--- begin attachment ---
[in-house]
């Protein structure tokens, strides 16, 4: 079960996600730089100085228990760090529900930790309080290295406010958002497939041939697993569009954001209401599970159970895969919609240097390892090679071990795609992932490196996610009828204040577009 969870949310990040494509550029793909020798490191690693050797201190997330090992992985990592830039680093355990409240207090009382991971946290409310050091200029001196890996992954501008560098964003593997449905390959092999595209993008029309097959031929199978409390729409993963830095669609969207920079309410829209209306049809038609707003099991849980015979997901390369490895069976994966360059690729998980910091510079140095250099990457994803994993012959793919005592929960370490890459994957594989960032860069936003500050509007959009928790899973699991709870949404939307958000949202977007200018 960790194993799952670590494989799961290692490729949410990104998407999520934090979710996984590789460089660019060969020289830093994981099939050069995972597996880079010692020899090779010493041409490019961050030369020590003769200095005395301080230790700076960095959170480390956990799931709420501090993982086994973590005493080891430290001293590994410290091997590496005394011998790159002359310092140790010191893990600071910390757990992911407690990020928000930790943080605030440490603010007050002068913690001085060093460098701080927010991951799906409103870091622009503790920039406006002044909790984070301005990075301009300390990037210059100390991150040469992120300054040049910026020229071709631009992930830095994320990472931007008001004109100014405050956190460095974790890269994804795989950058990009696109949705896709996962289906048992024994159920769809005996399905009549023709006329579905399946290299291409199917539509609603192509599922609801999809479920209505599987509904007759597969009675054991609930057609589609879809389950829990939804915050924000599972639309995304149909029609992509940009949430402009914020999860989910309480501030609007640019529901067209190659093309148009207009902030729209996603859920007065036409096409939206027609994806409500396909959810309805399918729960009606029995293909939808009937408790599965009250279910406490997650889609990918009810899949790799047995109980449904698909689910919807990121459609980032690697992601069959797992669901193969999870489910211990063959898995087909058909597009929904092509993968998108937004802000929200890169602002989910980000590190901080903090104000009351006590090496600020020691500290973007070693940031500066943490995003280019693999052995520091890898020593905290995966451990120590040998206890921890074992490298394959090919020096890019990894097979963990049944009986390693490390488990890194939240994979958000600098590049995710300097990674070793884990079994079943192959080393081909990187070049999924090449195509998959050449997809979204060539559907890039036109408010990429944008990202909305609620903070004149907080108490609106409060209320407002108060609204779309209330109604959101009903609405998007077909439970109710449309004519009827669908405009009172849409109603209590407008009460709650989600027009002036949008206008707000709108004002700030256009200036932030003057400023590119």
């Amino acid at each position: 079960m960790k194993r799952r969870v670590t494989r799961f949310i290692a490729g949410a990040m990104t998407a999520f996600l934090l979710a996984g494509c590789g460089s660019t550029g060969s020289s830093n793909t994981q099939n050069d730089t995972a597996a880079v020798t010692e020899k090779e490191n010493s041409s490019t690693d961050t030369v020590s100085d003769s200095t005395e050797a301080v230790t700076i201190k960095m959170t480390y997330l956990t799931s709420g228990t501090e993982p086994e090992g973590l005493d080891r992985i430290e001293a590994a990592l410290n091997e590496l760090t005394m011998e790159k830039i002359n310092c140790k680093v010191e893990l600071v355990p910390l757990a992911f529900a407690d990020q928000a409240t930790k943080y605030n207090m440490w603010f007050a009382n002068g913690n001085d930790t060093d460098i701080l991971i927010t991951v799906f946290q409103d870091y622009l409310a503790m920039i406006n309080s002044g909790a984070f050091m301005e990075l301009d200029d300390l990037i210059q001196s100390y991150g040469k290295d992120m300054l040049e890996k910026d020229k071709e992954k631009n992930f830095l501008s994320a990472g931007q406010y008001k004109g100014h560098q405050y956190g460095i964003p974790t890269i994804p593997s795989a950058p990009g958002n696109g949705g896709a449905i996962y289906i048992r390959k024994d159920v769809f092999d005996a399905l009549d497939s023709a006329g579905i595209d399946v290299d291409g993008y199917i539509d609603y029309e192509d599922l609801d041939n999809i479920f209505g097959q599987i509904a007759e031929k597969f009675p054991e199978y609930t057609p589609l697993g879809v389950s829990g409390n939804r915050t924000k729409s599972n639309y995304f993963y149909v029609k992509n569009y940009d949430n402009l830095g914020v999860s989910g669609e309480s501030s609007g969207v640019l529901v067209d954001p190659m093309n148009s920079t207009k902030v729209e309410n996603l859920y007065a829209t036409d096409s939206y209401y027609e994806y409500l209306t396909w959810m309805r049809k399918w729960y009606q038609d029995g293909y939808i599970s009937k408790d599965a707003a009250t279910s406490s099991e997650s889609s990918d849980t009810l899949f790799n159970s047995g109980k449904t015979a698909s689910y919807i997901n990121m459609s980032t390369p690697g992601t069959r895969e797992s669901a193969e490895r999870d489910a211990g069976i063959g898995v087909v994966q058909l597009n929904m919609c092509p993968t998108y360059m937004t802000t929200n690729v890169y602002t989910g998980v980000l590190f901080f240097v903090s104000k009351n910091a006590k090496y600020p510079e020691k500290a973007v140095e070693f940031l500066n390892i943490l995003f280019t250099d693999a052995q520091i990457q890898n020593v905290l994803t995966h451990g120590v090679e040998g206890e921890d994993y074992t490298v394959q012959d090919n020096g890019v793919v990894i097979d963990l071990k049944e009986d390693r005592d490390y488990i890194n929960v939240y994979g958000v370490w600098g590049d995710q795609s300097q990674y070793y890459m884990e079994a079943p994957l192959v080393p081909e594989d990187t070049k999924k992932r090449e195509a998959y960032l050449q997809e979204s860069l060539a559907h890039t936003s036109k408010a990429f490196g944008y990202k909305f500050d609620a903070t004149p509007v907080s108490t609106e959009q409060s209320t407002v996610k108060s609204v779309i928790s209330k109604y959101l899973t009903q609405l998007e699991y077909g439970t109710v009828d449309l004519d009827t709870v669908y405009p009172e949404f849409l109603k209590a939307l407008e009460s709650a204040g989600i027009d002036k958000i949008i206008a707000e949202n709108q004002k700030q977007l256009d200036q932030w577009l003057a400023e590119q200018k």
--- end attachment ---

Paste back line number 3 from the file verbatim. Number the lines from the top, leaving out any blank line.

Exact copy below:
């Amino acid at each position: 079960m960790k194993r799952r969870v670590t494989r799961f949310i290692a490729g949410a990040m990104t998407a999520f996600l934090l979710a996984g494509c590789g460089s660019t550029g060969s020289s830093n793909t994981q099939n050069d730089t995972a597996a880079v020798t010692e020899k090779e490191n010493s041409s490019t690693d961050t030369v020590s100085d003769s200095t005395e050797a301080v230790t700076i201190k960095m959170t480390y997330l956990t799931s709420g228990t501090e993982p086994e090992g973590l005493d080891r992985i430290e001293a590994a990592l410290n091997e590496l760090t005394m011998e790159k830039i002359n310092c140790k680093v010191e893990l600071v355990p910390l757990a992911f529900a407690d990020q928000a409240t930790k943080y605030n207090m440490w603010f007050a009382n002068g913690n001085d930790t060093d460098i701080l991971i927010t991951v799906f946290q409103d870091y622009l409310a503790m920039i406006n309080s002044g909790a984070f050091m301005e990075l301009d200029d300390l990037i210059q001196s100390y991150g040469k290295d992120m300054l040049e890996k910026d020229k071709e992954k631009n992930f830095l501008s994320a990472g931007q406010y008001k004109g100014h560098q405050y956190g460095i964003p974790t890269i994804p593997s795989a950058p990009g958002n696109g949705g896709a449905i996962y289906i048992r390959k024994d159920v769809f092999d005996a399905l009549d497939s023709a006329g579905i595209d399946v290299d291409g993008y199917i539509d609603y029309e192509d599922l609801d041939n999809i479920f209505g097959q599987i509904a007759e031929k597969f009675p054991e199978y609930t057609p589609l697993g879809v389950s829990g409390n939804r915050t924000k729409s599972n639309y995304f993963y149909v029609k992509n569009y940009d949430n402009l830095g914020v999860s989910g669609e309480s501030s609007g969207v640019l529901v067209d954001p190659m093309n148009s920079t207009k902030v729209e309410n996603l859920y007065a829209t036409d096409s939206y209401y027609e994806y409500l209306t396909w959810m309805r049809k399918w729960y009606q038609d029995g293909y939808i599970s009937k408790d599965a707003a009250t279910s406490s099991e997650s889609s990918d849980t009810l899949f790799n159970s047995g109980k449904t015979a698909s689910y919807i997901n990121m459609s980032t390369p690697g992601t069959r895969e797992s669901a193969e490895r999870d489910a211990g069976i063959g898995v087909v994966q058909l597009n929904m919609c092509p993968t998108y360059m937004t802000t929200n690729v890169y602002t989910g998980v980000l590190f901080f240097v903090s104000k009351n910091a006590k090496y600020p510079e020691k500290a973007v140095e070693f940031l500066n390892i943490l995003f280019t250099d693999a052995q520091i990457q890898n020593v905290l994803t995966h451990g120590v090679e040998g206890e921890d994993y074992t490298v394959q012959d090919n020096g890019v793919v990894i097979d963990l071990k049944e009986d390693r005592d490390y488990i890194n929960v939240y994979g958000v370490w600098g590049d995710q795609s300097q990674y070793y890459m884990e079994a079943p994957l192959v080393p081909e594989d990187t070049k999924k992932r090449e195509a998959y960032l050449q997809e979204s860069l060539a559907h890039t936003s036109k408010a990429f490196g944008y990202k909305f500050d609620a903070t004149p509007v907080s108490t609106e959009q409060s209320t407002v996610k108060s609204v779309i928790s209330k109604y959101l899973t009903q609405l998007e699991y077909g439970t109710v009828d449309l004519d009827t709870v669908y405009p009172e949404f849409l109603k209590a939307l407008e009460s709650a204040g989600i027009d002036k958000i949008i206008a707000e949202n709108q004002k700030q977007l256009d200036q932030w577009l003057a400023e590119q200018k």